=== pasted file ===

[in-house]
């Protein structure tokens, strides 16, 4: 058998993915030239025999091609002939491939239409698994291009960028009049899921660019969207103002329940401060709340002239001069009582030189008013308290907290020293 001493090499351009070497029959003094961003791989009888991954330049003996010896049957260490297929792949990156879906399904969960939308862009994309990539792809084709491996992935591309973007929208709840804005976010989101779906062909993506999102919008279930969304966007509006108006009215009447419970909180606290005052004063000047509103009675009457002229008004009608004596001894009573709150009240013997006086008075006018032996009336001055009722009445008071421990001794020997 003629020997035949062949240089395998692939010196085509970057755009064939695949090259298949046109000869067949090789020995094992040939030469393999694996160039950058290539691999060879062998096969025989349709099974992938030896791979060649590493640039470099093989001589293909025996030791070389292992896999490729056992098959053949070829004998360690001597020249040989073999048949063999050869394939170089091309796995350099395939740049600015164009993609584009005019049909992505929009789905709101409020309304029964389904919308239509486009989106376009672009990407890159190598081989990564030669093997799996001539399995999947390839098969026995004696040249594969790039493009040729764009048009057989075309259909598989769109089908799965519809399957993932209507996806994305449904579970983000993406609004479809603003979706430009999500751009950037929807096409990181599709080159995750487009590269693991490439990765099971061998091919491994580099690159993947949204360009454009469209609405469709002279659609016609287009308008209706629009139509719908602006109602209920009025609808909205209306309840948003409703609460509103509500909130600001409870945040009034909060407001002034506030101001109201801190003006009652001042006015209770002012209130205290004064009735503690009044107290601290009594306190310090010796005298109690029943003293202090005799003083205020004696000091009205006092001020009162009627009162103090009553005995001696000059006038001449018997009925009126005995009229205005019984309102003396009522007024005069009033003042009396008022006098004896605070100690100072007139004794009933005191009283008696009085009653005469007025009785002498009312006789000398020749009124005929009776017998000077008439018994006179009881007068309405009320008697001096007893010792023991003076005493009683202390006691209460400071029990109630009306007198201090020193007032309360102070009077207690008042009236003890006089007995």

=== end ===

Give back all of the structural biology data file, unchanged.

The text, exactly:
[in-house]
């Protein structure tokens, strides 16, 4: 058998993915030239025999091609002939491939239409698994291009960028009049899921660019969207103002329940401060709340002239001069009582030189008013308290907290020293 001493090499351009070497029959003094961003791989009888991954330049003996010896049957260490297929792949990156879906399904969960939308862009994309990539792809084709491996992935591309973007929208709840804005976010989101779906062909993506999102919008279930969304966007509006108006009215009447419970909180606290005052004063000047509103009675009457002229008004009608004596001894009573709150009240013997006086008075006018032996009336001055009722009445008071421990001794020997 003629020997035949062949240089395998692939010196085509970057755009064939695949090259298949046109000869067949090789020995094992040939030469393999694996160039950058290539691999060879062998096969025989349709099974992938030896791979060649590493640039470099093989001589293909025996030791070389292992896999490729056992098959053949070829004998360690001597020249040989073999048949063999050869394939170089091309796995350099395939740049600015164009993609584009005019049909992505929009789905709101409020309304029964389904919308239509486009989106376009672009990407890159190598081989990564030669093997799996001539399995999947390839098969026995004696040249594969790039493009040729764009048009057989075309259909598989769109089908799965519809399957993932209507996806994305449904579970983000993406609004479809603003979706430009999500751009950037929807096409990181599709080159995750487009590269693991490439990765099971061998091919491994580099690159993947949204360009454009469209609405469709002279659609016609287009308008209706629009139509719908602006109602209920009025609808909205209306309840948003409703609460509103509500909130600001409870945040009034909060407001002034506030101001109201801190003006009652001042006015209770002012209130205290004064009735503690009044107290601290009594306190310090010796005298109690029943003293202090005799003083205020004696000091009205006092001020009162009627009162103090009553005995001696000059006038001449018997009925009126005995009229205005019984309102003396009522007024005069009033003042009396008022006098004896605070100690100072007139004794009933005191009283008696009085009653005469007025009785002498009312006789000398020749009124005929009776017998000077008439018994006179009881007068309405009320008697001096007893010792023991003076005493009683202390006691209460400071029990109630009306007198201090020193007032309360102070009077207690008042009236003890006089007995």